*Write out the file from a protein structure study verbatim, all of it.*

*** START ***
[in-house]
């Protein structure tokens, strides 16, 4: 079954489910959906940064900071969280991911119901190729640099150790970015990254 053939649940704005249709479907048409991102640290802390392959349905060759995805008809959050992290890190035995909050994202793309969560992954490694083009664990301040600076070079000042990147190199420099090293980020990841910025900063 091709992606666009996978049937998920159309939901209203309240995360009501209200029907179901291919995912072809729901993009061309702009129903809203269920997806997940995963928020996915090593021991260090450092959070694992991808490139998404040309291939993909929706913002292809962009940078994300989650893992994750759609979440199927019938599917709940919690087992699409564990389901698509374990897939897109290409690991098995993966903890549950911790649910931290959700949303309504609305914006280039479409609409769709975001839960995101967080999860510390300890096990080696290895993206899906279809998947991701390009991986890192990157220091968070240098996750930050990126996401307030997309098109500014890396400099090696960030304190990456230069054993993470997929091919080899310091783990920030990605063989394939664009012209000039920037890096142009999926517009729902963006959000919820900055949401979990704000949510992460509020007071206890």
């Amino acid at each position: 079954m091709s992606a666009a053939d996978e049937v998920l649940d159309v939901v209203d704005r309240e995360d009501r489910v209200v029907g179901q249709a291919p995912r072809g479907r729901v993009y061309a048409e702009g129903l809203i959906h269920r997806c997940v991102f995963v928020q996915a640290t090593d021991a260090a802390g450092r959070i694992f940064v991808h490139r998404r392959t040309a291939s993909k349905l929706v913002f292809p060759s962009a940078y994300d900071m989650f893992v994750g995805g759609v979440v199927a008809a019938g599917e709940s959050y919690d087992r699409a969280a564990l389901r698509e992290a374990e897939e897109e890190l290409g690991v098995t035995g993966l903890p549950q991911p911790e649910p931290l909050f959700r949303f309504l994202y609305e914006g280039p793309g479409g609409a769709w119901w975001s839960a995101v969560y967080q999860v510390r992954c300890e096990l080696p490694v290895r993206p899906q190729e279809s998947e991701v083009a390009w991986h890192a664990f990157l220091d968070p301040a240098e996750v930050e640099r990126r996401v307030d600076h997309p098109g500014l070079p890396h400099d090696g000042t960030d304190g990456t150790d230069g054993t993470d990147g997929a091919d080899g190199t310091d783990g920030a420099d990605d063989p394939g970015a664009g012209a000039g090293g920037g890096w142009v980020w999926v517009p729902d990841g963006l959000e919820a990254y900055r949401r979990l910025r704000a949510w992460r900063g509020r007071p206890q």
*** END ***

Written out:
[in-house]
């Protein structure tokens, strides 16, 4: 079954489910959906940064900071969280991911119901190729640099150790970015990254 053939649940704005249709479907048409991102640290802390392959349905060759995805008809959050992290890190035995909050994202793309969560992954490694083009664990301040600076070079000042990147190199420099090293980020990841910025900063 091709992606666009996978049937998920159309939901209203309240995360009501209200029907179901291919995912072809729901993009061309702009129903809203269920997806997940995963928020996915090593021991260090450092959070694992991808490139998404040309291939993909929706913002292809962009940078994300989650893992994750759609979440199927019938599917709940919690087992699409564990389901698509374990897939897109290409690991098995993966903890549950911790649910931290959700949303309504609305914006280039479409609409769709975001839960995101967080999860510390300890096990080696290895993206899906279809998947991701390009991986890192990157220091968070240098996750930050990126996401307030997309098109500014890396400099090696960030304190990456230069054993993470997929091919080899310091783990920030990605063989394939664009012209000039920037890096142009999926517009729902963006959000919820900055949401979990704000949510992460509020007071206890």
């Amino acid at each position: 079954m091709s992606a666009a053939d996978e049937v998920l649940d159309v939901v209203d704005r309240e995360d009501r489910v209200v029907g179901q249709a291919p995912r072809g479907r729901v993009y061309a048409e702009g129903l809203i959906h269920r997806c997940v991102f995963v928020q996915a640290t090593d021991a260090a802390g450092r959070i694992f940064v991808h490139r998404r392959t040309a291939s993909k349905l929706v913002f292809p060759s962009a940078y994300d900071m989650f893992v994750g995805g759609v979440v199927a008809a019938g599917e709940s959050y919690d087992r699409a969280a564990l389901r698509e992290a374990e897939e897109e890190l290409g690991v098995t035995g993966l903890p549950q991911p911790e649910p931290l909050f959700r949303f309504l994202y609305e914006g280039p793309g479409g609409a769709w119901w975001s839960a995101v969560y967080q999860v510390r992954c300890e096990l080696p490694v290895r993206p899906q190729e279809s998947e991701v083009a390009w991986h890192a664990f990157l220091d968070p301040a240098e996750v930050e640099r990126r996401v307030d600076h997309p098109g500014l070079p890396h400099d090696g000042t960030d304190g990456t150790d230069g054993t993470d990147g997929a091919d080899g190199t310091d783990g920030a420099d990605d063989p394939g970015a664009g012209a000039g090293g920037g890096w142009v980020w999926v517009p729902d990841g963006l959000e919820a990254y900055r949401r979990l910025r704000a949510w992460r900063g509020r007071p206890q």